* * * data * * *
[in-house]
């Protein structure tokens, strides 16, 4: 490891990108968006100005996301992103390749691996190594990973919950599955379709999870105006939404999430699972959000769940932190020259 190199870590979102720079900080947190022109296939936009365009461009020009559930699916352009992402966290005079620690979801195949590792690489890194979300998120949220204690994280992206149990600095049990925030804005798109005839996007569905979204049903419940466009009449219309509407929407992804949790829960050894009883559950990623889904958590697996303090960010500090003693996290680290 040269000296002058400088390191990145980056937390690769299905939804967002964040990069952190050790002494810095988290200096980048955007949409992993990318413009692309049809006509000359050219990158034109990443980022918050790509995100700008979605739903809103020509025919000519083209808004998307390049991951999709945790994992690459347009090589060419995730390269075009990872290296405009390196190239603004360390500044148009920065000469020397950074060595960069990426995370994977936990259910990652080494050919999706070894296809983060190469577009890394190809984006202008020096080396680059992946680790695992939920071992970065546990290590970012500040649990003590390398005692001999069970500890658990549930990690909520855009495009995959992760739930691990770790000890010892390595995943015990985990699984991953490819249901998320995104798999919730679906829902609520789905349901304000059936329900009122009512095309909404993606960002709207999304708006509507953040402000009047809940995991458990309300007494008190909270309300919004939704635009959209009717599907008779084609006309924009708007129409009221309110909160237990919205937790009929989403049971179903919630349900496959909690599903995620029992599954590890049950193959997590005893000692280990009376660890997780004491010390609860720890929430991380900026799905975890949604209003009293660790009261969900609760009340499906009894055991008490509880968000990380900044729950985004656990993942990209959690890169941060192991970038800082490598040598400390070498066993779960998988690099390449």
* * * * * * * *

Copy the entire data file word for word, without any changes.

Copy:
[in-house]
């Protein structure tokens, strides 16, 4: 490891990108968006100005996301992103390749691996190594990973919950599955379709999870105006939404999430699972959000769940932190020259 190199870590979102720079900080947190022109296939936009365009461009020009559930699916352009992402966290005079620690979801195949590792690489890194979300998120949220204690994280992206149990600095049990925030804005798109005839996007569905979204049903419940466009009449219309509407929407992804949790829960050894009883559950990623889904958590697996303090960010500090003693996290680290 040269000296002058400088390191990145980056937390690769299905939804967002964040990069952190050790002494810095988290200096980048955007949409992993990318413009692309049809006509000359050219990158034109990443980022918050790509995100700008979605739903809103020509025919000519083209808004998307390049991951999709945790994992690459347009090589060419995730390269075009990872290296405009390196190239603004360390500044148009920065000469020397950074060595960069990426995370994977936990259910990652080494050919999706070894296809983060190469577009890394190809984006202008020096080396680059992946680790695992939920071992970065546990290590970012500040649990003590390398005692001999069970500890658990549930990690909520855009495009995959992760739930691990770790000890010892390595995943015990985990699984991953490819249901998320995104798999919730679906829902609520789905349901304000059936329900009122009512095309909404993606960002709207999304708006509507953040402000009047809940995991458990309300007494008190909270309300919004939704635009959209009717599907008779084609006309924009708007129409009221309110909160237990919205937790009929989403049971179903919630349900496959909690599903995620029992599954590890049950193959997590005893000692280990009376660890997780004491010390609860720890929430991380900026799905975890949604209003009293660790009261969900609760009340499906009894055991008490509880968000990380900044729950985004656990993942990209959690890169941060192991970038800082490598040598400390070498066993779960998988690099390449």